In An Echo: Cecilia Mezulic (MFA Photo ’16)

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Cecilia Mezulic (b. Italy, 1986) is a visual artist working in photography, video and installation. She earned a BSC in Political Science and International Relations at the University of Padova. Before moving to New York, Mezulic studied photography at the Academia de Artes Visuales in Mexico City. Her work deals with the structure of signs and the creation of meaning through representation. Inspired by contemporary culture and the Internet as a form of communication, she designs a set of rules to recombine simple everyday objects and how-to instructions with elements of chance and absurdity. Her work has been exhibited in Auckland Festival of Photography, New Zealand; Pingyao International Photography Festival, China; Tyler School of Art Temple University, PA and Photoville, NY.


What is the concept behind your thesis?

CM: The thesis is basically about me making dysfunctional tutorials and dysfunctional objects. I’m borrowing the aesthetic of instructions but emptying it out of its content and generating things out of a different process which is in opposition of the whole concept of instructions. So basically I empty them of their content. I still borrow the aesthetic but with introducing elements of randomness and absurdness so it’s kind of like this paradox.

I kind of already was working on a series of photos. But then I was at Home Depot and bought a backboard and the guy at the exit of Home Depot he started doing all of this complicated turning of the boards and all of these knots and I was just like “Woah, that’s a skill”. I went to my studio and I took the whole rope that he built apart and photographed each set. I would unknot a part and then just get on a ladder and photograph it. I’m not showing that because it’s just kind of like a sketch.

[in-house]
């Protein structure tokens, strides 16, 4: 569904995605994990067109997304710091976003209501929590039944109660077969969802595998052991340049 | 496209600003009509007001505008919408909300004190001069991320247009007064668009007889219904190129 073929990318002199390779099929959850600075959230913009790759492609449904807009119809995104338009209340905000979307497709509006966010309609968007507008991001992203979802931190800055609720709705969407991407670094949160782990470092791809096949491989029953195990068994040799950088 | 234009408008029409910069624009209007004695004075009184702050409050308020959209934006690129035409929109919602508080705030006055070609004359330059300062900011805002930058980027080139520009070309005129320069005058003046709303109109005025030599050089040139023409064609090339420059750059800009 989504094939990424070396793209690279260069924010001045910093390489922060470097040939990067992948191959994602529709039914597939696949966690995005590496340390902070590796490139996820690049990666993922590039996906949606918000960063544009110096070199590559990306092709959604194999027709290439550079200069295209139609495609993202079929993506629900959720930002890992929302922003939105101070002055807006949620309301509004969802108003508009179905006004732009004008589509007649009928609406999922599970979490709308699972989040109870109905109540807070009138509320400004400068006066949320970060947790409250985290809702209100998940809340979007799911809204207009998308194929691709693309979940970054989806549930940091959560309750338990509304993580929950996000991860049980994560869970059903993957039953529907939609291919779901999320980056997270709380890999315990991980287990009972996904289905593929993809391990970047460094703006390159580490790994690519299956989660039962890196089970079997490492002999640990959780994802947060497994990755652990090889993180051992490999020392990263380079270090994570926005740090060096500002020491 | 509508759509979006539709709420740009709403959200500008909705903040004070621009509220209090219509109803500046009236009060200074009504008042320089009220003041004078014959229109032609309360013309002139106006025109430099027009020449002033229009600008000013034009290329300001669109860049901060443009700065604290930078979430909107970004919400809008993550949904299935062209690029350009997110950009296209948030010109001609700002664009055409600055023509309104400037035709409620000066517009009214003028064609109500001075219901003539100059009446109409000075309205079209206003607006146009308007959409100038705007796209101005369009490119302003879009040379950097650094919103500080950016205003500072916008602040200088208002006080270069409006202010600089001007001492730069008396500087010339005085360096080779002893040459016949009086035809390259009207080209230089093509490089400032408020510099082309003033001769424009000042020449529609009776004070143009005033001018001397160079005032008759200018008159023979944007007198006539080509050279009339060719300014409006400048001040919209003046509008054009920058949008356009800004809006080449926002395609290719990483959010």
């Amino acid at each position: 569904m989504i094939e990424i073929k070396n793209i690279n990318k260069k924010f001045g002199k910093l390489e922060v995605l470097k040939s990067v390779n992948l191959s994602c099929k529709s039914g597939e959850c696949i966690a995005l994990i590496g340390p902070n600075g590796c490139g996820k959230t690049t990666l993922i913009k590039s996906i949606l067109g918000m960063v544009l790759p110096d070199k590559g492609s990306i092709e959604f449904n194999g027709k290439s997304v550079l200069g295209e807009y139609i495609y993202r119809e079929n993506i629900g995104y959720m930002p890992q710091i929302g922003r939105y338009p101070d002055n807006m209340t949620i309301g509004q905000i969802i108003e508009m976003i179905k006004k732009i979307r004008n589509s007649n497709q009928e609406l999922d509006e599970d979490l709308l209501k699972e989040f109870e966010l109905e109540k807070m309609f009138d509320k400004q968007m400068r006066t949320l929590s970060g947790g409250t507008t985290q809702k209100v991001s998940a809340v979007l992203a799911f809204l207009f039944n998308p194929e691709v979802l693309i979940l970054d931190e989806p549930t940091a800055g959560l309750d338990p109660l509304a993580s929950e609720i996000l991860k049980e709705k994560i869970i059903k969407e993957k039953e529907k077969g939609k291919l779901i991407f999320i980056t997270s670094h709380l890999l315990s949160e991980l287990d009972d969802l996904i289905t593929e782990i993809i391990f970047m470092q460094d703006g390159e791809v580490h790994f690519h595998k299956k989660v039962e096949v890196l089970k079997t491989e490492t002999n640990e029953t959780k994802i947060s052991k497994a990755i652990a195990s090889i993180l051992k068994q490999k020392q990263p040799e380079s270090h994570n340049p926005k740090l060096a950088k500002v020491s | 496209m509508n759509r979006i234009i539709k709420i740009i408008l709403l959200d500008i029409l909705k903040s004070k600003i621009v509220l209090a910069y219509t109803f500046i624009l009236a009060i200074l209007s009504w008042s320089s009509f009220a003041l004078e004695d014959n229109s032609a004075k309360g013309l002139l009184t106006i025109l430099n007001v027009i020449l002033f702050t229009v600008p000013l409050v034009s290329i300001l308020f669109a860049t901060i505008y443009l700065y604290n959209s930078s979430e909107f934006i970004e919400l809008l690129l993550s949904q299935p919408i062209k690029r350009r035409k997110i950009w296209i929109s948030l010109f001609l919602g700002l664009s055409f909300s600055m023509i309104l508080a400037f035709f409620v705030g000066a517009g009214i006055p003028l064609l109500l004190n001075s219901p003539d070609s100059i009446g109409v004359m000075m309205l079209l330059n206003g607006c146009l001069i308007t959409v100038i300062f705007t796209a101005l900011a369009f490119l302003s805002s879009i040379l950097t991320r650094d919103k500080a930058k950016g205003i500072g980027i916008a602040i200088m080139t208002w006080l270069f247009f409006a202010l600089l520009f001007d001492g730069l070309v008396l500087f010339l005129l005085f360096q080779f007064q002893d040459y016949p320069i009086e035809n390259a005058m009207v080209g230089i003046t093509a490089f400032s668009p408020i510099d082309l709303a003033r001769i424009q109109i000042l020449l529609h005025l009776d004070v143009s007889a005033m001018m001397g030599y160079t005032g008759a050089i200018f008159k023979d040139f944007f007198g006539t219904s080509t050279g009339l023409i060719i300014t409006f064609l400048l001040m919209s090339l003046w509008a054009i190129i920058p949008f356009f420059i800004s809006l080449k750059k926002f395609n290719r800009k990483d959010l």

How did you pick those materials?

CM: Because they were materials that I had around me that were really simple, like a straightforward use. Scissors cut. Tape tapes. They’re not objects that can be multi-use. These are objects that are meant to be used in a specific way. And so for me, it was a way to access them and sort of use them for my purposes.

I was taking apart LCD screens in my studio during the fall and I started watching a whole bunch of tutorials to be able to take apart the LCD screens without ruining the components because I wanted to eventually put them back together again, or that’s what I thought. I started seeing these really strange tutorials online. Well not strange, but at first It was just people taking apart LCD screens, but then as you scrolled through the Youtube suggestions, I started seeing people make all kinds of stuff out of the same tools. I actually started to understand how the tool doesn’t mean anything but it’s more like how a user uses it and to what purpose. So I started thinking about how we build meaning and the process of it.




By Terricka Johnson

We are featuring work by exhibiting Parsons MFA Photography students leading up to our Thesis Exhibition show IN AN ECHO, which will be on view in the Sheila C. Johnson Design Center, Arnold and Sheila Aronson Galleries at 66 Fifth Avenue, fromAugust 8 – September 7, 2016. The Opening Reception is August 24, 7PM. Follow our posts on Parsons MFA Photo’s Facebook and Instagram.
The exhibition features thesis work by: Elizabeth Harnarine, Fernanda Kock, Alex Kwok, Kyle Meyer, Cecilia Mezulic, Varvara Mikushkina, CHR!S REEL, Zhongjia Sun, and Mengya Xiao.
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